It's okay for me to go to Paris now.

Even though I am buying a new house and it may not be "practical" to go, even though I am only working part-time and I'm not sure where I'll find the money. Even though I missed my 50th birthday... the angels said: Go, celebrate your turning point. Ask us to help you. We will.

And I will pray, and I will go; this summer, as I turn 51, or the year after that. And whenever I arrive, I know there will be a cafe to sit in, to order a croissant and a cafe creme and finish a book. But, thanks to my angels, I know now that the girl I discovered all those years ago is deep within me. And though she's grown up now, she still knows how to make magic--wherever in the world I find myself.

Saturday, January 19, 2008

Inspired

I am loving this book, given to me by my sister, Jen, at the Christmas party my family threw together on January 29th this year. I loved, first, the title: "We are the ones we have been waiting for", and I've loved its author, Alice Walker ever since I read her first novel, "The Color Purple".

This new book is astonishing me in the exact way that I like and want to be astonished. First, it's reminding me who I really am--earth citizen, wise woman, human being, a lover of gardens and sunlight and oceans. It's reminding me that I live on a planet, stand on soil, inhabit a body, have an impact--that I am not just a mind in a head, thinking, that there is so much more to life, to the world, to me, than I, usually, give myself time to experience.

This little book, a series of meditations, lectures, ponderings and poems, is masterful in its way of seeping through the cracks of conscience, awareness with a stream of beauty, rage, wisdom, power and intelligence that feeeeeeeds me in that deep down to the toes way that I am needing.

So today is about the things I am thinking while reading this "little" book. Today, I am sorting through my pile of seeds, ideas and musings, images and notions that have been coming back to me as I read. Seeds that are important to me, which I why I tucked them away last summer, when my garden was blooming but the soil of my life wasn't ready to receive them.

This is the list of themes and plans I feel moving into my life this year, as I move from 50-51. As you read it, and the poem that follows, notice if you feel inspired to prepare some seeds of your own. As you read, also, know that this list is very different from my usual cataloguing of "ways I will change myself so my life will change".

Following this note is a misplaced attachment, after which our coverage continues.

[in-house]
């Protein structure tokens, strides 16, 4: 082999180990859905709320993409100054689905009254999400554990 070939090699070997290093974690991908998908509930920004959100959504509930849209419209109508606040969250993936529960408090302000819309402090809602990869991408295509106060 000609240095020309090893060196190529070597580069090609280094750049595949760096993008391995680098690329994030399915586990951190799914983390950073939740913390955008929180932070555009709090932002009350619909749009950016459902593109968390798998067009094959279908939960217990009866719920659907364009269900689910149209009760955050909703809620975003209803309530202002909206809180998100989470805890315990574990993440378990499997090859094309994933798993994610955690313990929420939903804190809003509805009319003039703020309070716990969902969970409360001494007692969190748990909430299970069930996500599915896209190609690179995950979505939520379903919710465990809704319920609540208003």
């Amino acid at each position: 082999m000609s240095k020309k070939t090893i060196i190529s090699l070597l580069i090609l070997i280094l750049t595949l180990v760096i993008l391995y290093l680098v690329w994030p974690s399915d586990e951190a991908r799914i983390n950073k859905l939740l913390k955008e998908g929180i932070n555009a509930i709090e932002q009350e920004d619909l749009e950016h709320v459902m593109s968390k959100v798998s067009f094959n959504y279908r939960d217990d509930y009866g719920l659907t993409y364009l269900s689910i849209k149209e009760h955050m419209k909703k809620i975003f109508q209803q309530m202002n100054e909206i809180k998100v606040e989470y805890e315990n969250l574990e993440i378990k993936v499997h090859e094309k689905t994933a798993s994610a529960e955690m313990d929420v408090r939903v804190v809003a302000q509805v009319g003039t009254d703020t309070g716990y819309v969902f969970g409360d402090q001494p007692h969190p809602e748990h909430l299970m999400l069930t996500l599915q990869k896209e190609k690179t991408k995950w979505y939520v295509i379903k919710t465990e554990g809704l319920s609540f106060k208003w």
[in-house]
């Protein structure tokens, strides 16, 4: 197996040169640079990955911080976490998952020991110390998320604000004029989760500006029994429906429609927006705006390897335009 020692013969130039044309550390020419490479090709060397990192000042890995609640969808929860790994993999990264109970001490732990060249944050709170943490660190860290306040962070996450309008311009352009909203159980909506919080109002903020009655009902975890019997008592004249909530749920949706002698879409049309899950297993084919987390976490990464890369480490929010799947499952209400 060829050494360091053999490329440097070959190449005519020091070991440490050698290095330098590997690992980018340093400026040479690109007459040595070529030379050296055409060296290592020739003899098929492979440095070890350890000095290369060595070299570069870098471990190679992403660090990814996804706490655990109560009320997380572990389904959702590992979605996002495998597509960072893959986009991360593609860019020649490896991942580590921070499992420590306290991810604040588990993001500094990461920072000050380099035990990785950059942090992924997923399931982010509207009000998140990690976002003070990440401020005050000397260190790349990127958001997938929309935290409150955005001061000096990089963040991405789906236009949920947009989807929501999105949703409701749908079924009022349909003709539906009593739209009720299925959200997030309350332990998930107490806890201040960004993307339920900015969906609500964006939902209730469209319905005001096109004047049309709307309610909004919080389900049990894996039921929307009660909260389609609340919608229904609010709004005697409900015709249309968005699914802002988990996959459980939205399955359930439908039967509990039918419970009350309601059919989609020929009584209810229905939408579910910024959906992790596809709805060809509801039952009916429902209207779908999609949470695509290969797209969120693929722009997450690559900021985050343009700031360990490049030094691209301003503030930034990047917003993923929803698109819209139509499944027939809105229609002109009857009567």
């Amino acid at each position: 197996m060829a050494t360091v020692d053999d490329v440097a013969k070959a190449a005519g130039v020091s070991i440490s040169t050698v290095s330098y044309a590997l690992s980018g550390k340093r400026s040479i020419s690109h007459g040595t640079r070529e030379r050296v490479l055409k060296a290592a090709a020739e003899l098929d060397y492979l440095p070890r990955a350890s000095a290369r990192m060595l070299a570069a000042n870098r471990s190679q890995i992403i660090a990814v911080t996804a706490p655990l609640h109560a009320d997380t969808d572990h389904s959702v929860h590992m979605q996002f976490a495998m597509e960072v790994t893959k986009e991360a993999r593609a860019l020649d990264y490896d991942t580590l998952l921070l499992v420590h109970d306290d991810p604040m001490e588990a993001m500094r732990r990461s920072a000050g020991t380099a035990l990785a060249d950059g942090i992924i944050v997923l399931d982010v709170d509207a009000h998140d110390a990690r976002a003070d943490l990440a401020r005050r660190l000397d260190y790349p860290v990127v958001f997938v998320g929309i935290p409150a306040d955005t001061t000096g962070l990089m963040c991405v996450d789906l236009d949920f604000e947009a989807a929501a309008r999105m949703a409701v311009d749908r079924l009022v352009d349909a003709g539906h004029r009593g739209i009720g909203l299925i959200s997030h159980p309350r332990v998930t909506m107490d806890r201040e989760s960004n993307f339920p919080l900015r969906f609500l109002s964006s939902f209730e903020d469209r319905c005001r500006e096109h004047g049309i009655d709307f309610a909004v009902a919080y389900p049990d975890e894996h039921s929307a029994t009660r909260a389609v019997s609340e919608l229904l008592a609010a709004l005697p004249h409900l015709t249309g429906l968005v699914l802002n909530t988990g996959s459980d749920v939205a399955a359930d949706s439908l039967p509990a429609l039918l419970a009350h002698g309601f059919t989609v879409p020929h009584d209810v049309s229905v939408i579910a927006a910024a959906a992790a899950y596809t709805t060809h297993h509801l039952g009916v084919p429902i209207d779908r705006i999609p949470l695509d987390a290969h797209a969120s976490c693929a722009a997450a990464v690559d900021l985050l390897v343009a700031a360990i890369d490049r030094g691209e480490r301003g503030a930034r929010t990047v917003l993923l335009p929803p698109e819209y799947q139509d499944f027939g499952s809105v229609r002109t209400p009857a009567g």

This list is not about losing weight, finishing school, getting some part of my physiology fixed so that I can feel better about myself when I look in a mirror. Nor is it about being a better, more helpful person. Nor is it about my job, my housekeeping, money or bills. This list, which came and came and came to me as I read Walker's words is more foundational, more loamy and rich, as if I have taken my socks off and I'm standing barefoot in warm mud. This list is about the things that ground the other things that I also must do--the work and the relating and the building up. This list is about what goes on under the dirt--before, months before, the seeds are tucked into place and expectantly watered.

LET GO/BIRTH
Witness/help with a live birth; Watch the video of my daughter's birth (taped 17 years ago, when Katie was born at home with a midwife and my husband Matthew-- during a blizzard in December of 1990, and which, until now, I haven't wanted to watch); Write my two giving-birth stories (and read them to myself as if they were dreams--which, when I really think about it, they were)

Plant a vegetable garden with chard, purple potatoes, beets and so forth at my new home; Write poems and read them publicly; Release my books into the world, let them go, imperfect though they may be, let them go

FIND
A windswept cottage by the sea where I can write (a place I can return to again and again); An apartment in Paris where I can live for part of each year; A philanthropic organization to contribute generously to; My fiftieth birthday

LEARN